Capital Gazette wins special Pulitzer Prize citation for coverage of newsroom shooting that killed five

Meet the new Orioles offense, same as the old Orioles offense

The Orioles have been operating for the past year under the assumption that if they could only put together an adequate starting rotation, there would be enough offensive punch to keep them competitive against the big, bad beasts of the American League East.

And we’ll find out if that’s true as soon as the hitters show up.

The Orioles were again stifled by the Minnesota Twins pitching staff in Sunday’s 7-0 loss at Oriole Park, the only consolation the fact that they were only in danger of being no-hit by starter José Berríos until the third inning.

They would have to endure only the indignity of Berríos throwing a shutout before a sparse announced crowd of 17,212.

The hitters spent the entire season-opening weekend getting hypnotized by Twins starters Jake Odorizzi, Kyle Gibson and Berríos, who combined to pitch 21 shutout innings and were never in serious danger of a significant rally until the Orioles loaded the bases with one out in the ninth inning Sunday and came up empty.

Apparently. the O’s didn’t learn a whole lot from last year’s September slump, during which they averaged 2.96 runs per game from the first day of that month until they packed up their ice-cold bats Oct. 1.

While the Twins spent Saturday and Sunday pounding on Andrew Cashner and Kevin Gausman, the O’s looked as if they’d never seen a breaking ball before. They managed just 11 hits in three games and were obviously fortunate not to get swept out of their own ballpark while they were trying to make a good first impression on their fragile fan base.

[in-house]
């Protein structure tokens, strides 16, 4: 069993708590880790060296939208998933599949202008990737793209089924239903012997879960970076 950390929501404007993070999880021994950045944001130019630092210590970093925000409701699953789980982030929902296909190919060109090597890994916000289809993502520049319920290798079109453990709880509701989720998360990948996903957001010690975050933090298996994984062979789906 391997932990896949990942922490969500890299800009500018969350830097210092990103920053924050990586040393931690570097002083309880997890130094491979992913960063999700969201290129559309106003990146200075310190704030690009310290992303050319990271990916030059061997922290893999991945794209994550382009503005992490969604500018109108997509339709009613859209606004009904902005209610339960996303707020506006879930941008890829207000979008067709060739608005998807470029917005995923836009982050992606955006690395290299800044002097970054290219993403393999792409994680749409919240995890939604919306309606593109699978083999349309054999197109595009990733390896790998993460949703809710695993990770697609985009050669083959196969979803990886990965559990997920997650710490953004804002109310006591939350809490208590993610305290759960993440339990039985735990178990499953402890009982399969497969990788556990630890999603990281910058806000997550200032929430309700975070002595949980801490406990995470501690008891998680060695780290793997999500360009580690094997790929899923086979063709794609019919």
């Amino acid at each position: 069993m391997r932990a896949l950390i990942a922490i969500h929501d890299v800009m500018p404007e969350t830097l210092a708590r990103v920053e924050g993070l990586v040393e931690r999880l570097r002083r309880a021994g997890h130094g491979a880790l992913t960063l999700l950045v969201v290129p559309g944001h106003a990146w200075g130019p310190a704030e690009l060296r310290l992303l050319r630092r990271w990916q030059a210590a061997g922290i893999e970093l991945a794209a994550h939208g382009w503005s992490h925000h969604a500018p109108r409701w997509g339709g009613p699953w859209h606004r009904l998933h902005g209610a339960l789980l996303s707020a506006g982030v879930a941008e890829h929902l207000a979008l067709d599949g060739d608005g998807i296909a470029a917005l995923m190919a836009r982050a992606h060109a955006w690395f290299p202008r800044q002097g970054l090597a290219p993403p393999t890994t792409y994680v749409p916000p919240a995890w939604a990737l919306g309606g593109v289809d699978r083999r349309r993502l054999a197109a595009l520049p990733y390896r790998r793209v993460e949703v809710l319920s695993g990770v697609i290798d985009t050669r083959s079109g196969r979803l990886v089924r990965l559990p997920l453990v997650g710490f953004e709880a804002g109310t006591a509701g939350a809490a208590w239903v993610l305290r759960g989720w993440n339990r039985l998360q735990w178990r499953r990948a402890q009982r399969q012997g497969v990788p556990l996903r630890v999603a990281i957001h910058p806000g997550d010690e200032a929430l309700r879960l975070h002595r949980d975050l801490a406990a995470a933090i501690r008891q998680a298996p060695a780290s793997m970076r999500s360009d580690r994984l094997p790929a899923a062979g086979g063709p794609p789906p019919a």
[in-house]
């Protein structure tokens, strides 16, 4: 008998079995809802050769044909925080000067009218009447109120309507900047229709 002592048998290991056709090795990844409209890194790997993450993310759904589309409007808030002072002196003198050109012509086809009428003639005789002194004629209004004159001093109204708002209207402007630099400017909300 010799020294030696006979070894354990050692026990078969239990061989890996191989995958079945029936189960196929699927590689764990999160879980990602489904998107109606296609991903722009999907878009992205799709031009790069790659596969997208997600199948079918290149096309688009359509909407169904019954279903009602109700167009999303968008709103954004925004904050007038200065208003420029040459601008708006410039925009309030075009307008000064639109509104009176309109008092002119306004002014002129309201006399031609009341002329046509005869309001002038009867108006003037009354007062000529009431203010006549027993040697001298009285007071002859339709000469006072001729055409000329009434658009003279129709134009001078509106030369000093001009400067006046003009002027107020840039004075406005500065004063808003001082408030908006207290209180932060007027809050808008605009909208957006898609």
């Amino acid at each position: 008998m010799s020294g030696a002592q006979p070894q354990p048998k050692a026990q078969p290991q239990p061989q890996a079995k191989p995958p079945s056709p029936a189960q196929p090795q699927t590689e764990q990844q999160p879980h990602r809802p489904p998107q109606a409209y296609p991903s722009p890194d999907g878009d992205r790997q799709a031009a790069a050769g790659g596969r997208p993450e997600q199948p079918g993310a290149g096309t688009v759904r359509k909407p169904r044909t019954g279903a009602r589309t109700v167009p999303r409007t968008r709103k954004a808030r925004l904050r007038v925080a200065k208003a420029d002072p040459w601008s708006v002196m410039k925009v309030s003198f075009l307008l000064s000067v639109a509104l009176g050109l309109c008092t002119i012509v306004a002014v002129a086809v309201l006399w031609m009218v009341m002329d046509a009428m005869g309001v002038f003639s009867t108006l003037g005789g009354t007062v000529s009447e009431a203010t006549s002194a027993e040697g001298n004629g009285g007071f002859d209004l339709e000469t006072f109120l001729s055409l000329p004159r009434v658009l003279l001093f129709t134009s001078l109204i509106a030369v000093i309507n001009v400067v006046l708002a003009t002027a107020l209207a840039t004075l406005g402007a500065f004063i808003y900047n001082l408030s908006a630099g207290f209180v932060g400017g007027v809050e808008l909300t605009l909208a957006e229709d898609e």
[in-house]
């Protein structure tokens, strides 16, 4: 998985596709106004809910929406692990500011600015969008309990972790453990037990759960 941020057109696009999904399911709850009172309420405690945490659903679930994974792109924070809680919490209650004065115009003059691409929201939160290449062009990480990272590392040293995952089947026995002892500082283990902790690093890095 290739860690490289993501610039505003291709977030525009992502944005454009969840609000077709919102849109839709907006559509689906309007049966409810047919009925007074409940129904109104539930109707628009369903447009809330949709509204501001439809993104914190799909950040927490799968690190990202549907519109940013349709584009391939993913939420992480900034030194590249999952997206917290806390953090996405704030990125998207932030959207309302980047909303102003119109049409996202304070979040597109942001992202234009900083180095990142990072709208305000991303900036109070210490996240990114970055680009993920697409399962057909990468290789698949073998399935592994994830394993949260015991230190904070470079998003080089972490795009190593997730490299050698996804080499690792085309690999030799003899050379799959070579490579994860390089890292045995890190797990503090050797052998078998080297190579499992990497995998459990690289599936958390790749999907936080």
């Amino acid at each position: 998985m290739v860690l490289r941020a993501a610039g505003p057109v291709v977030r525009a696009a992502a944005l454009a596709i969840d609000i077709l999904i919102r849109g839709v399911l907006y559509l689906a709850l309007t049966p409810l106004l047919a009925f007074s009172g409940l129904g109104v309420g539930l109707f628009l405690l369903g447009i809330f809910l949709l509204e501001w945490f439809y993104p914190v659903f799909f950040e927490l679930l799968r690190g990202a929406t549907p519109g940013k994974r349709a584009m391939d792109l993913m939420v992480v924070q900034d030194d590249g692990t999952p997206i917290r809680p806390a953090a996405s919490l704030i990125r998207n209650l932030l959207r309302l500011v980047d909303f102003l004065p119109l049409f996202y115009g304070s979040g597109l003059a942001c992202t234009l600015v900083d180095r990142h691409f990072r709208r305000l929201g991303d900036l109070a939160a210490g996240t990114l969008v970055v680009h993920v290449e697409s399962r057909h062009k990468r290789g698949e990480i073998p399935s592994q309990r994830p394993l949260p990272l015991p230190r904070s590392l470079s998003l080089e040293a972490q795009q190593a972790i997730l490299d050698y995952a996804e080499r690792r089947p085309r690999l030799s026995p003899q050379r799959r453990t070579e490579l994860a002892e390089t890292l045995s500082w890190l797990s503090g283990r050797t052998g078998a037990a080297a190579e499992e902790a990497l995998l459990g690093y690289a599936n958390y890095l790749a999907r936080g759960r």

If you want to put those 11 hits into an even more disturbing perspective, the Orioles managed just four more hits than former utility man Ryan Flaherty amassed during his first three games with the Atlanta Braves.

This season was supposed to start with promise after the Orioles spent big money to fill out the starting rotation. Instead, it started with the strange leadoff experiment involving slugger Chris Davis, who is still looking for his first hit of the season and hasn’t given any indication yet why he’s at the top of the lineup.

Manager Buck Showalter said after the game that he isn’t “married” to Davis in the leadoff spot and indicated that he would confer with his coaching staff about the situation on the team’s charter flight to Houston on Sunday night.

The starting lineup Sunday featured only one hitter — Manny Machado — whose batting average didn't start with either a one or a zero.

Showalter was quick to give much of the credit for that to the Twins pitching staff.

“They’re pitching real well,’’ Showalter said. “I’ve got some thoughts about [the offense], but when you have a real quality pitcher and he’s on top of his game, good pitching will make you look, I won’t say flat, but not very sharp offensively. When you see that many guys having trouble, you know it’s the pitching.”

Berríos was particularly efficient, needing just 49 pitches to get through the first five innings, and had plenty of pitch count left entering the ninth. The Orioles hitters were particularly impatient, averaging just 3.45 pitches per at-bat.

The offensive star for the O’s was Chance Sisco, who doubled in the third inning and bunted in the ninth for the team’s first two hits. Machado singled later in the ninth to load the base before Jonathan Schoop popped out and Adam Jones struck out.

Not exactly the way you want to be swinging the bat on the way into Houston to face the defending world champion Astros, but it’s not like the Orioles have a choice.

 

peter.schmuck@baltsun.com

twitter.com/SchmuckStop

Copyright © 2019, The Baltimore Sun, a Baltimore Sun Media Group publication | Place an Ad
64°